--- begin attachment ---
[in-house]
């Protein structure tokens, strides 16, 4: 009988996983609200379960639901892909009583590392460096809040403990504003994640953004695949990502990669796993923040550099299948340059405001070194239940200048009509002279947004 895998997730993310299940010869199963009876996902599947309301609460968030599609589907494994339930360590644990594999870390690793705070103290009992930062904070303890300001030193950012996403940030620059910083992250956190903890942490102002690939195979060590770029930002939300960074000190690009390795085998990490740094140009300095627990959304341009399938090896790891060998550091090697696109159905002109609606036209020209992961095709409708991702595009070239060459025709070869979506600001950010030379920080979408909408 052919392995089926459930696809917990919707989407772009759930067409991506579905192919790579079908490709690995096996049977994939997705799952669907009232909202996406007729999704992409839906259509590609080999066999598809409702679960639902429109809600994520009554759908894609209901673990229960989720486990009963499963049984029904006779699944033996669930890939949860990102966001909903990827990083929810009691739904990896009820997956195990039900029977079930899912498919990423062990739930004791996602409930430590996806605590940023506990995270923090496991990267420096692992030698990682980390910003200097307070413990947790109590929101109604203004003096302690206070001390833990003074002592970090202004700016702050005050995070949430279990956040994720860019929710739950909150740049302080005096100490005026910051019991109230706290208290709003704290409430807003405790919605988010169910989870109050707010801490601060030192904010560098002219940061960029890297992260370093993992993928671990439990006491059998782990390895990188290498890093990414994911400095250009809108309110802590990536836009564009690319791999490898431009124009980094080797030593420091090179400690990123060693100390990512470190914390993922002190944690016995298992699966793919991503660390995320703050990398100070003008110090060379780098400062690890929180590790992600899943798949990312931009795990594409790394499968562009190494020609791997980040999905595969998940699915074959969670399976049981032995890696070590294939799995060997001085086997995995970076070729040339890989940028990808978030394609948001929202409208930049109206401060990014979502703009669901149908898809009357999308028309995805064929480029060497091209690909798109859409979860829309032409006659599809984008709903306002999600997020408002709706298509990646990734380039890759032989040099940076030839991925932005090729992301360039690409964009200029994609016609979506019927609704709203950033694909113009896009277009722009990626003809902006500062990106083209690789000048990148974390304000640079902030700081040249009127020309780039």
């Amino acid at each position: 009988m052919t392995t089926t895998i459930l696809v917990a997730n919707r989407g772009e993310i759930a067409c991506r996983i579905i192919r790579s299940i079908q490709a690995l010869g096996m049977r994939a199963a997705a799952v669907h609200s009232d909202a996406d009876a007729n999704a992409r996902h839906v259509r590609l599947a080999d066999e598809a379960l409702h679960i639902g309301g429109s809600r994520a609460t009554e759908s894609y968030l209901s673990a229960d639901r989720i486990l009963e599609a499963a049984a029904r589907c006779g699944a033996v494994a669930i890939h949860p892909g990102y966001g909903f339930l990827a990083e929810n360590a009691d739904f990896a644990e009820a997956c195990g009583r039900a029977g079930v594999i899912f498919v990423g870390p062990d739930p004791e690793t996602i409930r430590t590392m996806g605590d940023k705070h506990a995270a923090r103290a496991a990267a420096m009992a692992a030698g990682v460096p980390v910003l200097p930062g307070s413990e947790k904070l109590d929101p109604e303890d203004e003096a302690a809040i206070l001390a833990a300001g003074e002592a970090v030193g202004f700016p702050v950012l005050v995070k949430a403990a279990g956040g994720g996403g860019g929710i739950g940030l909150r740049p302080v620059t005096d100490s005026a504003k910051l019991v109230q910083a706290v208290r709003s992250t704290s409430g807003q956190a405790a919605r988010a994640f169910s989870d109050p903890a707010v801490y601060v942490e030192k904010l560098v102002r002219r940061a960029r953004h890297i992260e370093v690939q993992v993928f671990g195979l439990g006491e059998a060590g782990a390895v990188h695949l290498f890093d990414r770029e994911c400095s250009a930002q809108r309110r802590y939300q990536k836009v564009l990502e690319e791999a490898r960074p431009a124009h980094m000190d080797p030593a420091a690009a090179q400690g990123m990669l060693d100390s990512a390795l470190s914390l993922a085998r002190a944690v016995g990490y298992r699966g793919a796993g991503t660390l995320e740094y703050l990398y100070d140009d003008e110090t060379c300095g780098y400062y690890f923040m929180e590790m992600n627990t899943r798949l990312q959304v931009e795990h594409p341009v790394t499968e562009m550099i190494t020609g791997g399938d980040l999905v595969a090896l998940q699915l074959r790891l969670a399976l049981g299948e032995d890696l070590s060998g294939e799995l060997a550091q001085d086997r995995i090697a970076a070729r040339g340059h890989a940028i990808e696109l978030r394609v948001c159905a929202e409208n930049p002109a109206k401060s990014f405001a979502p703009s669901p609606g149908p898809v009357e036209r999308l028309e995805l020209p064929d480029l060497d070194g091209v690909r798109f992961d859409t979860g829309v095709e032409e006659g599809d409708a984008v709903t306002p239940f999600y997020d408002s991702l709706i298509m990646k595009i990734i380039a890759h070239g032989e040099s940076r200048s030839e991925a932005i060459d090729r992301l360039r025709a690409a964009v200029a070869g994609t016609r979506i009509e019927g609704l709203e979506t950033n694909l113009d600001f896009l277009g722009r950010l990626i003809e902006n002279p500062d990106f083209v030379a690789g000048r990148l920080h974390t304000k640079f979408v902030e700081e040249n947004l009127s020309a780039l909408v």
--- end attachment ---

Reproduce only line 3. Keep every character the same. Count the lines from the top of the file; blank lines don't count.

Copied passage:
């Amino acid at each position: 009988m052919t392995t089926t895998i459930l696809v917990a997730n919707r989407g772009e993310i759930a067409c991506r996983i579905i192919r790579s299940i079908q490709a690995l010869g096996m049977r994939a199963a997705a799952v669907h609200s009232d909202a996406d009876a007729n999704a992409r996902h839906v259509r590609l599947a080999d066999e598809a379960l409702h679960i639902g309301g429109s809600r994520a609460t009554e759908s894609y968030l209901s673990a229960d639901r989720i486990l009963e599609a499963a049984a029904r589907c006779g699944a033996v494994a669930i890939h949860p892909g990102y966001g909903f339930l990827a990083e929810n360590a009691d739904f990896a644990e009820a997956c195990g009583r039900a029977g079930v594999i899912f498919v990423g870390p062990d739930p004791e690793t996602i409930r430590t590392m996806g605590d940023k705070h506990a995270a923090r103290a496991a990267a420096m009992a692992a030698g990682v460096p980390v910003l200097p930062g307070s413990e947790k904070l109590d929101p109604e303890d203004e003096a302690a809040i206070l001390a833990a300001g003074e002592a970090v030193g202004f700016p702050v950012l005050v995070k949430a403990a279990g956040g994720g996403g860019g929710i739950g940030l909150r740049p302080v620059t005096d100490s005026a504003k910051l019991v109230q910083a706290v208290r709003s992250t704290s409430g807003q956190a405790a919605r988010a994640f169910s989870d109050p903890a707010v801490y601060v942490e030192k904010l560098v102002r002219r940061a960029r953004h890297i992260e370093v690939q993992v993928f671990g195979l439990g006491e059998a060590g782990a390895v990188h695949l290498f890093d990414r770029e994911c400095s250009a930002q809108r309110r802590y939300q990536k836009v564009l990502e690319e791999a490898r960074p431009a124009h980094m000190d080797p030593a420091a690009a090179q400690g990123m990669l060693d100390s990512a390795l470190s914390l993922a085998r002190a944690v016995g990490y298992r699966g793919a796993g991503t660390l995320e740094y703050l990398y100070d140009d003008e110090t060379c300095g780098y400062y690890f923040m929180e590790m992600n627990t899943r798949l990312q959304v931009e795990h594409p341009v790394t499968e562009m550099i190494t020609g791997g399938d980040l999905v595969a090896l998940q699915l074959r790891l969670a399976l049981g299948e032995d890696l070590s060998g294939e799995l060997a550091q001085d086997r995995i090697a970076a070729r040339g340059h890989a940028i990808e696109l978030r394609v948001c159905a929202e409208n930049p002109a109206k401060s990014f405001a979502p703009s669901p609606g149908p898809v009357e036209r999308l028309e995805l020209p064929d480029l060497d070194g091209v690909r798109f992961d859409t979860g829309v095709e032409e006659g599809d409708a984008v709903t306002p239940f999600y997020d408002s991702l709706i298509m990646k595009i990734i380039a890759h070239g032989e040099s940076r200048s030839e991925a932005i060459d090729r992301l360039r025709a690409a964009v200029a070869g994609t016609r979506i009509e019927g609704l709203e979506t950033n694909l113009d600001f896009l277009g722009r950010l990626i003809e902006n002279p500062d990106f083209v030379a690789g000048r990148l920080h974390t304000k640079f979408v902030e700081e040249n947004l009127s020309a780039l909408v």